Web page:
In today’s world, getting a degree isn’t the only way to making your entrepreneurial dream a reality. Jennifer talks with Claire Coder, a 21-year-old college dropout and founder/CEO of the wildly successful Aunt Flow. Her company provides high-quality menstrual products to a variety of schools, businesses, and organizations, and donates thousands more to women in need across the country.
- So, where did it all start? Claire takes us back to her high school days and tells Jennifer about the beginning of her entrepreneurial journey: starting a promotional products company at the age of 16.
- Claire was destined for sales. After becoming a top seller on Etsy and having a blast running her modest company, she realized her passion lay in the entrepreneurial world.
- The ultimate question for a young mind: where are you going after high school? For Claire, that question has always meant college. But knowing academia wasn’t where she would thrive, Claire kept her eyes on the horizon for any new opportunity.
- Sometimes inspiration can come from those day-to-day experiences that throw a wrench in your gears. While attending a 54-hour entrepreneur hackathon weekend and realizing that the bathroom had no menstrual products whatsoever, Claire knew something could be done. And thus, Aunt Flow was born.
- Why is better access to menstrual products so important? Claire drops the facts: in the United States, menstrual products are not covered by food stamps or by the SNAP and WIC programs and as a consequence 16 million women living at or below the poverty line don’t have dependable access to tampons and pads. In a woman’s lifetime, she will spend an average of $3000 dollars on tampons and pads, many of them subpar and overpriced.
- After learning about how menstrual products are made with highly dangerous ingredients like chlorine bleaches, synthetic fabrics, and dyes, Claire was driven to create a sustainable and accessible alternative. Aunt Flow now manufactures 100% organic cotton tampons and pads, and sells them to businesses and companies, which they then provide to their students, guests and employees in their bathrooms and restrooms.
- Every new endeavor requires sacrifices and compromise. Claire describes the contentious choice to drop out of school to start Aunt Flow, and what the first months and years of her business were like. From product sourcing, to building a website, to learning how to become an adult, Claire built up her business over two years before finally launching sales.
- In 2016, where does a college dropout working 3 waitressing jobs get the kind of funding to start a company? The answer was, naturally: crowdfunding. Using her experience running crowdfunding campaigns at her marketing day job, Claire raised $25,000 to purchase Aunt Flow’s first product run.
- So where did the name Aunt Flow come from? Jennifer asks Claire about the origin story of the name and how she turned an old-fashioned euphemism into a winning brand identity.
- For ridiculous reasons, most people don’t like talking about menstruation, but Claire is all about speaking frankly. Jennifer asks Claire about her outspoken nature and how that has played into her life’s journey so far. Claire talks about her work as a nude model for artists, and how that experience has helped her embrace both her body and her self going forward.
- Today, Aunt Flow currently serves over a hundred businesses and organizations but its beginnings were more humble. Claire talks about Aunt Flow’s early individual subscription model and how it eventually enabled the business to transition into the B2B space. Claire also describes the values that she held onto from the very beginning, when the company still operated on the subscription model: for every Aunt Flow box purchased, one was donated to a person in need in the United States.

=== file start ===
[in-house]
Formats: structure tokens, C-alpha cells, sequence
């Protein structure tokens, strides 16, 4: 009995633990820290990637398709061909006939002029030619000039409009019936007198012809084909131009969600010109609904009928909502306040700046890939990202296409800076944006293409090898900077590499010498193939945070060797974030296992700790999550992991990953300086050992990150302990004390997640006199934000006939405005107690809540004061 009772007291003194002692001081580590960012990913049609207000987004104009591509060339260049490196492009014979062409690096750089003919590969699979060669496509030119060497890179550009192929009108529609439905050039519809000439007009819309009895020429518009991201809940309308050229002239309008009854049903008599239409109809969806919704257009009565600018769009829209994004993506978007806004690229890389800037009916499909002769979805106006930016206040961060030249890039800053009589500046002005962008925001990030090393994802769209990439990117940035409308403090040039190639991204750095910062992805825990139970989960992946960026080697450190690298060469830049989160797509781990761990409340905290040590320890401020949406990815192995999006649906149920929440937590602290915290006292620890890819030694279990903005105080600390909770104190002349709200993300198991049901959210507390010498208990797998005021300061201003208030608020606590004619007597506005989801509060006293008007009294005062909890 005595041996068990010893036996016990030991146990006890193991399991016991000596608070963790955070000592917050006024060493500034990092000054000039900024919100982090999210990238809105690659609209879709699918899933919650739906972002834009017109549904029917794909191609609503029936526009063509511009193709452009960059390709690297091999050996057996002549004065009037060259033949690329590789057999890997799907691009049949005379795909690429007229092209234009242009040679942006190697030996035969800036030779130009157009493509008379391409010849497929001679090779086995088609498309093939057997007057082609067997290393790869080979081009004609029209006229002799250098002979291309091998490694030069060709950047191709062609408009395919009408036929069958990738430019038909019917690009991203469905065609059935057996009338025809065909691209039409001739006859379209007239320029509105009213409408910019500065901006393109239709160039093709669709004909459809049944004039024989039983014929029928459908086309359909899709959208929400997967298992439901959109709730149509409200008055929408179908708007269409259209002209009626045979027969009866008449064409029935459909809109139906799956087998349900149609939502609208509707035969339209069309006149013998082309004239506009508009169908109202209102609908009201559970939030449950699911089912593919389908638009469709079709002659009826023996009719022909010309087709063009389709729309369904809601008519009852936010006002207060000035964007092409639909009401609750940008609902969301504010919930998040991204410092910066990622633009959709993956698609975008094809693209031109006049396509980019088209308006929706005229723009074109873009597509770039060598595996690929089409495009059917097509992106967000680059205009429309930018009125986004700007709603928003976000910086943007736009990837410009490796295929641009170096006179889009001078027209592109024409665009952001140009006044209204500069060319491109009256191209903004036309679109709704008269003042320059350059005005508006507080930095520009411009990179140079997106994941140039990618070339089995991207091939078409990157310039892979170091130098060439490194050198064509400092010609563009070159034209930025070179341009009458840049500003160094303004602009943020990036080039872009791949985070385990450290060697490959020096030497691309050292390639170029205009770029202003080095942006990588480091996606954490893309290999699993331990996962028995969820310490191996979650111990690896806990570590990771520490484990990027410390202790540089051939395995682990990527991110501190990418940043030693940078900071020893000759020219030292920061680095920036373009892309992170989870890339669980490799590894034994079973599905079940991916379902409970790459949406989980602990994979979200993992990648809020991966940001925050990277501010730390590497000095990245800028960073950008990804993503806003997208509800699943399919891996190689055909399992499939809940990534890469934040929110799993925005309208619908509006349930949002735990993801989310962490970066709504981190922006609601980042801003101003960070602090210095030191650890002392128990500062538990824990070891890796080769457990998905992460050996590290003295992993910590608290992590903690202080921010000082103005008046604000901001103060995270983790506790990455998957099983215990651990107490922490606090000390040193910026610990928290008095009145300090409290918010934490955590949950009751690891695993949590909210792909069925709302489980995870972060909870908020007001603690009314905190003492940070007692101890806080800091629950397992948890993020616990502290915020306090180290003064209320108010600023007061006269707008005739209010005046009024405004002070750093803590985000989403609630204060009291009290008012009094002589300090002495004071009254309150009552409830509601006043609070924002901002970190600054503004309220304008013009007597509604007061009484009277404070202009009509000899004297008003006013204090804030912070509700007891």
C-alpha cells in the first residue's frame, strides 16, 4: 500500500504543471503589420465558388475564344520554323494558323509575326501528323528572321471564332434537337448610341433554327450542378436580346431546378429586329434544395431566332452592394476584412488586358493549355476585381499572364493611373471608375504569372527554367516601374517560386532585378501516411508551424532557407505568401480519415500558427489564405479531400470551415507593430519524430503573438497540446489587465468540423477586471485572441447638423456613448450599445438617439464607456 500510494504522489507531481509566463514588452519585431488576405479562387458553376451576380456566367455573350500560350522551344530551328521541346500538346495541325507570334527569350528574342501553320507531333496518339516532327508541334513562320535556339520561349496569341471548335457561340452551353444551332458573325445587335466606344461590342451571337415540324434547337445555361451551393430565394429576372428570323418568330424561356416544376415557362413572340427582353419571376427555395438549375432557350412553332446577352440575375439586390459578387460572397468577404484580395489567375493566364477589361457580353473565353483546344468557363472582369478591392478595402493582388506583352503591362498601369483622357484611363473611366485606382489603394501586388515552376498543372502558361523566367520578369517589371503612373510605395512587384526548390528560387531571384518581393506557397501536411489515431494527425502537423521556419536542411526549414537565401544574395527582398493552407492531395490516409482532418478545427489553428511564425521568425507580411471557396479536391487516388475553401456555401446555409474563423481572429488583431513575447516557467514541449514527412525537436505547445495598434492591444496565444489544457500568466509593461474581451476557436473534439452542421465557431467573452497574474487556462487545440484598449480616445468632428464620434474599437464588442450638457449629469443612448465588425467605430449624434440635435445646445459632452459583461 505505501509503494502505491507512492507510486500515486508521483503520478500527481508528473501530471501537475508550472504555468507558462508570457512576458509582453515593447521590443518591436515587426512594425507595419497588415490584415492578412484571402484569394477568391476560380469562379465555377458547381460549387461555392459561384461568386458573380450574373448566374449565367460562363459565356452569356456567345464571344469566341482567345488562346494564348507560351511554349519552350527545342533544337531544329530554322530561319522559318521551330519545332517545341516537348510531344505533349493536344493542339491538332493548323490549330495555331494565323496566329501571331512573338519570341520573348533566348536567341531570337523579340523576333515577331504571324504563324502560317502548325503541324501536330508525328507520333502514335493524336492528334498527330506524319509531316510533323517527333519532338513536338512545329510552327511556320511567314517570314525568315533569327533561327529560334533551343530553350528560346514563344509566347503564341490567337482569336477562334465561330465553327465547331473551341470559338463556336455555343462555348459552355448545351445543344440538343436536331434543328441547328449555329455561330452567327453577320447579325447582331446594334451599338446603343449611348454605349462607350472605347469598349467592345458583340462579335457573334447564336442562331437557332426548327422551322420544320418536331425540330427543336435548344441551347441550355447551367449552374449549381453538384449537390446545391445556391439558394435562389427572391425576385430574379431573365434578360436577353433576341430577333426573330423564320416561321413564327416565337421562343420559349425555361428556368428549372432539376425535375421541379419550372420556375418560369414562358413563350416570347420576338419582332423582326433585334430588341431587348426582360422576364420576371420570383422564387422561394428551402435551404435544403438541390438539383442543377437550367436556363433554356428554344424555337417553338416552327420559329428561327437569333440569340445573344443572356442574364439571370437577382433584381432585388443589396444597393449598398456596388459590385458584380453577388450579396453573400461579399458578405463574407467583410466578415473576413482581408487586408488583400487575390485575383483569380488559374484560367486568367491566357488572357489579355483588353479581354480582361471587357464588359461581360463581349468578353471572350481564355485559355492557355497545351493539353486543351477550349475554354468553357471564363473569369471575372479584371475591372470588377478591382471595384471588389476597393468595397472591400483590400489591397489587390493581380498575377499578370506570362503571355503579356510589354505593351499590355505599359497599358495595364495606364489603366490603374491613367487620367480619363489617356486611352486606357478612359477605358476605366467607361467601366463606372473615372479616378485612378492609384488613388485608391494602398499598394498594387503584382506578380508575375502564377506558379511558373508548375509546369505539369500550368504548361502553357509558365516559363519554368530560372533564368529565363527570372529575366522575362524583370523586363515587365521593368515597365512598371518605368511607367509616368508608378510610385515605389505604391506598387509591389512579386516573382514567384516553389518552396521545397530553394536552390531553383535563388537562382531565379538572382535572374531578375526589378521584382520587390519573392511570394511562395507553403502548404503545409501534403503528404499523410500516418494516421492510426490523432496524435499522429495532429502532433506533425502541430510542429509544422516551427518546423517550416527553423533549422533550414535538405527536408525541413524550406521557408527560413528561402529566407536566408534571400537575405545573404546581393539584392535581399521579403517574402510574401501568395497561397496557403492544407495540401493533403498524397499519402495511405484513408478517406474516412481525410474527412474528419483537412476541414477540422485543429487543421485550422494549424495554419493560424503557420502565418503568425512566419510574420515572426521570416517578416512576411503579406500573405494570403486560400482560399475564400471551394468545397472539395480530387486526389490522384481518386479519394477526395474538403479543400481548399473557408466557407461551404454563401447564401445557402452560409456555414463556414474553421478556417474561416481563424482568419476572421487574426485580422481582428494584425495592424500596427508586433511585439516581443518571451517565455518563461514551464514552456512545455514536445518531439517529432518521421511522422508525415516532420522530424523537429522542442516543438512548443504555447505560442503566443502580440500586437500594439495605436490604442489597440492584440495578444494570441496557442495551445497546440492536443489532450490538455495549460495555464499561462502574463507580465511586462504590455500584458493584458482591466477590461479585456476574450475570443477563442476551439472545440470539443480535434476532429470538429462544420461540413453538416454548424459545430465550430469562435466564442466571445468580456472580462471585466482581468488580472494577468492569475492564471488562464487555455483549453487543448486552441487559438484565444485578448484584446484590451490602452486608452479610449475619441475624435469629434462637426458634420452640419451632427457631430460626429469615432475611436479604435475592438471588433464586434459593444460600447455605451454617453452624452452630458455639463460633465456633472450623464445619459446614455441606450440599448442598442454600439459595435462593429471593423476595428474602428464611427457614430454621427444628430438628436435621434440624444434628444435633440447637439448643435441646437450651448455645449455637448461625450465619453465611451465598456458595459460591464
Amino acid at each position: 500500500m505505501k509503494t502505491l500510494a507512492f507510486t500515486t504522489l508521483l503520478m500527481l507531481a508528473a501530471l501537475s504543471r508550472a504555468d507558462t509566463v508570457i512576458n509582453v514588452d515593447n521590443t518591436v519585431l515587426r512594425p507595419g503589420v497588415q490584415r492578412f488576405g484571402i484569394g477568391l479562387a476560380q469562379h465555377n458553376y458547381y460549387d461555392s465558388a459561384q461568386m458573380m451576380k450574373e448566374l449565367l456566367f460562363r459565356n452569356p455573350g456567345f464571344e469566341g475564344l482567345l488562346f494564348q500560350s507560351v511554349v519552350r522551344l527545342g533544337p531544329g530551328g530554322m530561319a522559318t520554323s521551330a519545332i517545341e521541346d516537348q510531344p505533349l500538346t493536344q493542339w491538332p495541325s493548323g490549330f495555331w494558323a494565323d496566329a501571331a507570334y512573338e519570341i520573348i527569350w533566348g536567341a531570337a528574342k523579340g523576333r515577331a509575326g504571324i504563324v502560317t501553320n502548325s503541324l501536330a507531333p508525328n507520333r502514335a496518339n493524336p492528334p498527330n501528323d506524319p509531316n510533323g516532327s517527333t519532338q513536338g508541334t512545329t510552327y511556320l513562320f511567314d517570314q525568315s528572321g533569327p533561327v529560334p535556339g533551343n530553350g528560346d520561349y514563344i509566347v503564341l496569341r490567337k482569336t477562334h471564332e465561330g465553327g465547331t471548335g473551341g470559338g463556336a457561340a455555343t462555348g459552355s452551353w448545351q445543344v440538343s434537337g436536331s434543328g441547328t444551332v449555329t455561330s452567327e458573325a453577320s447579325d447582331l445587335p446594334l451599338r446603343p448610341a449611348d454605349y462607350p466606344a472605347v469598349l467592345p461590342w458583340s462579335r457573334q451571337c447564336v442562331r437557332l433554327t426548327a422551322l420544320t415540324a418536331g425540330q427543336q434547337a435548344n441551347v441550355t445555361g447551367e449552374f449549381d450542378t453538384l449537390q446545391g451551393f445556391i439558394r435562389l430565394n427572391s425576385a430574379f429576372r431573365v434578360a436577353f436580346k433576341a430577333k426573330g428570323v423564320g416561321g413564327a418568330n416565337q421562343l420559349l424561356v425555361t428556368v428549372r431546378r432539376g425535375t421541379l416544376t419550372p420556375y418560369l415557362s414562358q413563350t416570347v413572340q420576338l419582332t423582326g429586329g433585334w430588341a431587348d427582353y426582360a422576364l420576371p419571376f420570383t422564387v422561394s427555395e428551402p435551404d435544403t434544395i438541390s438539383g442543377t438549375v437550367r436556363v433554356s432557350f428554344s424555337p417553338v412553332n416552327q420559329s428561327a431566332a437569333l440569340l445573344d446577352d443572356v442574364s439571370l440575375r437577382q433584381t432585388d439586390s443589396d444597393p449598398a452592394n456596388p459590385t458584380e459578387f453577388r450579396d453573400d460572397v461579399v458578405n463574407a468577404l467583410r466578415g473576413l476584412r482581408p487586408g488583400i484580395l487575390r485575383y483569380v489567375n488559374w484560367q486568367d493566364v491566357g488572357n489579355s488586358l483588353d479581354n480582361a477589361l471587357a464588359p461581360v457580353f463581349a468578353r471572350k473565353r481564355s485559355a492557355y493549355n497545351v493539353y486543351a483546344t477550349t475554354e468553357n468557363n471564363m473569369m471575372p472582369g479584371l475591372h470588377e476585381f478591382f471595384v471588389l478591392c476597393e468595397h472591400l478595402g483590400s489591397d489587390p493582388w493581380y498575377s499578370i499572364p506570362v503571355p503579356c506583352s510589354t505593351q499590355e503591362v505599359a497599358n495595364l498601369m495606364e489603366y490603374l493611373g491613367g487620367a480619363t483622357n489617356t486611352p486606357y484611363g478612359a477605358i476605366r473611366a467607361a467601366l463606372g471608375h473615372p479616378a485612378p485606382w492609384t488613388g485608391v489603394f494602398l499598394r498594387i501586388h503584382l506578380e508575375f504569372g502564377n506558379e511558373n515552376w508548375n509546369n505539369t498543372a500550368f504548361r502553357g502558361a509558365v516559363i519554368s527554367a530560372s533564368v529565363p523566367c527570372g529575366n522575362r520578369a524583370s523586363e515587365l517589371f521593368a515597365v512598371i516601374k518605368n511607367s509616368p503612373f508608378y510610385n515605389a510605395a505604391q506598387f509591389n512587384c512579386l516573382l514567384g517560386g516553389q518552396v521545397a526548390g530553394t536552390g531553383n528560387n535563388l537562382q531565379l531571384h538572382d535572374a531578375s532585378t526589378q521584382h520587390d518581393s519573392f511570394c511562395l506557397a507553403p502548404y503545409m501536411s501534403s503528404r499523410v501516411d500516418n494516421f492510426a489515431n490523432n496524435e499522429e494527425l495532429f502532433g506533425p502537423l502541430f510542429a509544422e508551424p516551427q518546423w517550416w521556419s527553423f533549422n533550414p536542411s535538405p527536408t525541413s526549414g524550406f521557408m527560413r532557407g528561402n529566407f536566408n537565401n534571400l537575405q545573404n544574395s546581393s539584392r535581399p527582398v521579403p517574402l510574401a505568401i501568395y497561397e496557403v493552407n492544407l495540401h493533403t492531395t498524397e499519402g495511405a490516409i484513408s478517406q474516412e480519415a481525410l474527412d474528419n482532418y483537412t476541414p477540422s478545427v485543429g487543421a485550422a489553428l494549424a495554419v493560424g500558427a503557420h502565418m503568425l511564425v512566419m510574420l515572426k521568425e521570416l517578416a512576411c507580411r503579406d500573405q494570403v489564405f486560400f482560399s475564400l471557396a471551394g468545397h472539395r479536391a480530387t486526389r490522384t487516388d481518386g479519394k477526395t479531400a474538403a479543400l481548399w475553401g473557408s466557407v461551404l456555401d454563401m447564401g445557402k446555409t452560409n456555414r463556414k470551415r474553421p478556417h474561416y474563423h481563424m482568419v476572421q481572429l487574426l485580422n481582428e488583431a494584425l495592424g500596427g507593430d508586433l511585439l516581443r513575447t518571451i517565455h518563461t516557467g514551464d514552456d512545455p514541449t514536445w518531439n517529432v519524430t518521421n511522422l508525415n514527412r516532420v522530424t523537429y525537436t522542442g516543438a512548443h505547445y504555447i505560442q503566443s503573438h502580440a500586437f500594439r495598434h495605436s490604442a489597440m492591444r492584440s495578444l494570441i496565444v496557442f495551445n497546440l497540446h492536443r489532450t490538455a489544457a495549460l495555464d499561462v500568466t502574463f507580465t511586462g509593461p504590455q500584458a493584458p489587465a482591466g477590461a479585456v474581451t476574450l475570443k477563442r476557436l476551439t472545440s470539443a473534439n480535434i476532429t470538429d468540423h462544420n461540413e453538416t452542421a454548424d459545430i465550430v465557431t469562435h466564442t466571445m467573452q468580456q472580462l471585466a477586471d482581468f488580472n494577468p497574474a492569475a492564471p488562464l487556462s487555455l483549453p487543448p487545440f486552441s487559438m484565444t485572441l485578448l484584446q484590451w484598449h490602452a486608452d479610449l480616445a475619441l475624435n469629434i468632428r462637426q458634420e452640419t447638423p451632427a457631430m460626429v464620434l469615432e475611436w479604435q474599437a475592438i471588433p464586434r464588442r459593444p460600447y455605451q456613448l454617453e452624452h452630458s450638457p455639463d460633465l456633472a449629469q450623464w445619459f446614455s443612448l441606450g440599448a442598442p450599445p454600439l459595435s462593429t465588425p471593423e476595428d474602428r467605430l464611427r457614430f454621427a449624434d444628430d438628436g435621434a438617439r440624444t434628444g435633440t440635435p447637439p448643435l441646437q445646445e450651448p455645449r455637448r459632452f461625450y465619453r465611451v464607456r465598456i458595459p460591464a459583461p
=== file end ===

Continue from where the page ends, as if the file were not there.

- Aunt Flow now serves some very large organizations and companies, from Fortune 500’s to major universities. Jennifer asks Claire about how she secured her biggest clients and how these large accounts enable Aunt Flow to donate tens of thousands of menstrual products a year. Last year, Aunt Flow donated 100,000 menstrual products. This year, Claire is shooting to donate half a million.
- As a young woman in the business world, asking for what you want, riding out the no, and learning when and how to ask again is the not-so-secret to success. Claire fills us in on her philosophy of business and how it has enabled her company to secure great clients, as well as high-profile media attention.
- When it comes to the brand, Claire is the charismatic face and voice of Aunt Flow. Claire discusses the decision to use her personal profile to push conversations about menstruation into the mainstream via CEO-focused media coverage. She also talks about the more challenging aspects of being a young business woman, and how sometimes both a combination of ageism and sexism can rear its head in both client and investor interactions.
- As a young entrepreneur, what advice does Claire have for other young change makers trying to make the world a better place? Here’s her 2-part breakdown:
- Just Google it! Use the power of the information age to your advantage and don’t be afraid to research.
- Make a Big Ask. If you can’t find the right answer or person for your problem, don’t be afraid to get straight to the point.
- Everyone has role models or trailblazers they look to for inspiration. Claire talks about the success of Jeni Britton Bauer of Jeni’s Splendid Ice Creams, as well as her advisors at Aunt Flow.
- How does Claire feel about not finishing college? Despite some mild FOMO about dormitory experiences or collective school pride, Claire has no regrets. Would she recommend her path to others? Well, figuring out whether or not college is for you is a lot cheaper if you’re not in college.
Resources & Links:
Jeni Britton Bauer | Jeni’s Splendid Ice Creams
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